Code really is the language of the future

By Hussain Sajwani, Chairman, DAMAC Properties

The Hussain Sajwani-DAMAC Foundation was recently honoured to take a lead role in supporting a pan-Arab education initiative that aims to instill Information & Communications Technology (ICT) capability in the Arab World. The One Million Arab Coders Initiative, launched by His Highness Sheikh Mohammed bin Rashid Al Maktoum, will provide free software development training for one million Arabs.

The thought of training one million people to do anything, let alone to learn how to write software, makes a profound statement for how our visionary leader wants to transform the ICT capability of the region. The Arab world is on the cusp of what was dubbed last year by World Economic Forum Founder and Chairman, Klaus Schwab, as the ‘Fourth Industrial Revolution’.

The rate of technological advancement in almost every sector is highly unsettling, not only to global business, but even to humanity’s outdated beliefs of its own limitations. The digital revolution is here, and the world must be prepared to embrace it or face certain economic annihilation, the type that has brought down entire civilisations in the past, whose governments at the time could not react quickly enough during periods of rapid change and progress.

In tandem with this development, the Arab world is at a crossroads of geo-political uncertainty, disruptive economic transformation and an increasing population of educated youth reshaping the region’s priorities and its international roles, while redefining the image of Arab society as a whole.

Further, more than 50 per cent of the current 407 million inhabitants of the Arab world are under 25 years of age, which is anticipated to rise to 75 per cent by 2030. To move forward, the Middle East needs to address an alarming employment gap which, according to the Arab Thought Foundation and PricewaterhouseCoopers, requires the creation of an additional 80 million jobs by 2020. From this perspective, training a million Arabs to become software developers, or coders, becomes an imperative to the region’s economic survival.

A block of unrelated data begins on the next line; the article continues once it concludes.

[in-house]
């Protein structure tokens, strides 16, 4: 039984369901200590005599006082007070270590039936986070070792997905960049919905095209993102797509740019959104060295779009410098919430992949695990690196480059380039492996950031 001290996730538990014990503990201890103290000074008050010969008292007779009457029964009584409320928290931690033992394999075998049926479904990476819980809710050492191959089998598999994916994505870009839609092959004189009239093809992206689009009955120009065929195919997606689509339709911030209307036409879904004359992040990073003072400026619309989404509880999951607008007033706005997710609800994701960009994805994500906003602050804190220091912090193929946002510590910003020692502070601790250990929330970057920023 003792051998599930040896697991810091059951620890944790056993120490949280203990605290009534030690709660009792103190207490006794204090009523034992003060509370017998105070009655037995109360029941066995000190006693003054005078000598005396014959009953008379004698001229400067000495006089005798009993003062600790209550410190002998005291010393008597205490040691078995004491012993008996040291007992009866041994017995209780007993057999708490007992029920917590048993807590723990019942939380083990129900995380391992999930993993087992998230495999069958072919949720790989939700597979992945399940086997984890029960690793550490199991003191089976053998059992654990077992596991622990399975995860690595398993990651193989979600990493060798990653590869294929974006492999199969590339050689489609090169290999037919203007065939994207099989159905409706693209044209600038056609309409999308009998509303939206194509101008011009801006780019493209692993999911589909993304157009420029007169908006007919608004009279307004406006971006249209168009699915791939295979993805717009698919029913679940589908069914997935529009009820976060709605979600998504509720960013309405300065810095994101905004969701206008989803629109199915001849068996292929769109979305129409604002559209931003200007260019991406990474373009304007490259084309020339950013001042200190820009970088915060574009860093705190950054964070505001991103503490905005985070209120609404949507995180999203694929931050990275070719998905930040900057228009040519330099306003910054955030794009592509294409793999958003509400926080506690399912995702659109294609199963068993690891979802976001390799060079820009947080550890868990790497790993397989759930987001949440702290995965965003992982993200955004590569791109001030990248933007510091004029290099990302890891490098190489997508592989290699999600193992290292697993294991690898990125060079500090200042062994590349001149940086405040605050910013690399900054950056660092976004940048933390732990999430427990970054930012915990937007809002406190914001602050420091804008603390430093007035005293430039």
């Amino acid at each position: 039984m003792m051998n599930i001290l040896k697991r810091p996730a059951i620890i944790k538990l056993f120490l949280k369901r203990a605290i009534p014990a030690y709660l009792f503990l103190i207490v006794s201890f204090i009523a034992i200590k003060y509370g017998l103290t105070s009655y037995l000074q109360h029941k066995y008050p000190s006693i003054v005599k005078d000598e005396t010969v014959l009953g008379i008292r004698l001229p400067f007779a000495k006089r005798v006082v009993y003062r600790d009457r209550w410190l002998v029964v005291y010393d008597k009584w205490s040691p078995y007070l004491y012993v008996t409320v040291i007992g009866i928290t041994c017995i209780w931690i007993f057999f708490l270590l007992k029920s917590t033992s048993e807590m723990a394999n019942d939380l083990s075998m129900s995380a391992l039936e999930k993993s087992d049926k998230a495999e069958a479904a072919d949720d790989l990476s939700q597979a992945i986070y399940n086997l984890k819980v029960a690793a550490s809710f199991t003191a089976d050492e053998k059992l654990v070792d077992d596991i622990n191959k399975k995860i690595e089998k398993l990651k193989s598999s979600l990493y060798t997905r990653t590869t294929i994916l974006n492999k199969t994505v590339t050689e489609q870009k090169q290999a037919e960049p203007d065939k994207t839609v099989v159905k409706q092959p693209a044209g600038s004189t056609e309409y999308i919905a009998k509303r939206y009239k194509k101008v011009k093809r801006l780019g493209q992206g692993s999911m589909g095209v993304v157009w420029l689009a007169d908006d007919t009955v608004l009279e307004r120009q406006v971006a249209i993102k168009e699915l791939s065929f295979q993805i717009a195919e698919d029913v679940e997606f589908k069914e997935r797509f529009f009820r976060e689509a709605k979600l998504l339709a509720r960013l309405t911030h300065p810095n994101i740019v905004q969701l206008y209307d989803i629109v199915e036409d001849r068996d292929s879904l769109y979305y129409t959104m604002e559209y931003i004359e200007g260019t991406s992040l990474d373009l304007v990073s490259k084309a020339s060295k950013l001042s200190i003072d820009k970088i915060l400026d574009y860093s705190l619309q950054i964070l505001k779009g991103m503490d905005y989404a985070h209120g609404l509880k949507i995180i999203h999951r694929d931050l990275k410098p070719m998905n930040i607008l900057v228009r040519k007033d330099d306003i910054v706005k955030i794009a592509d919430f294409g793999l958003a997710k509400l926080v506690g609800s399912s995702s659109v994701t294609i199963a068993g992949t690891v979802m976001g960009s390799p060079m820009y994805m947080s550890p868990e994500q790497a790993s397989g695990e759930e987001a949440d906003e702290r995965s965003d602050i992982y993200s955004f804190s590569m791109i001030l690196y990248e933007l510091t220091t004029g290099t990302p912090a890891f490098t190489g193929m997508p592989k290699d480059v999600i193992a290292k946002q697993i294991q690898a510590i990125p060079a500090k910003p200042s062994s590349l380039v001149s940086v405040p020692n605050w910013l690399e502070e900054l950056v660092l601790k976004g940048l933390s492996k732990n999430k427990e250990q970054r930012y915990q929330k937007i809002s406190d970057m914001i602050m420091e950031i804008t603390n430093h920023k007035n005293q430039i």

However, the GDP contribution of such a massive young work force that is gainfully employed, coupled with substantial inward flows of direct investment to a region that just added a million coders to its population, would have a positive economic effect worth billions of Dollars.

The UAE government has been a champion in advancing human development skill sets in this region for some time, and this recent initiative launched by His Highness for the One Million Arab Coders project, reflects the government’s long-term approach to such a strategic imperative.

As part of its Vision 2021 agenda, the UAE government aims to make the UAE ‘Among the best countries in the World’ by 2021, the year this ambitious nation turns 50. The national agenda is divided into six pillars, which map to six national priorities that the government will drive as it moves towards its strategic 2021 goals. Education and skills development are intertwined in most of the pillars, as these two factors impact many of the indicators that will measure the government’s progress.

As innovation, science and knowledge continue to drive the global competitiveness of the world’s nations and their economies, creating pools of highly skilled workers becomes critical to the success and failure of any nation. As father and as an Arab, I am pleased to be part of an initiative that leaves behind a legacy for our future generations and lays the foundations for their prosperity, economic security and happiness.

I encourage any Arab who is looking to advance their skills for their own personal growth, or wants a better chance to progress and enjoy a long and successful career, to visit www.arabcoders.ae and register for a free, online course on software development.

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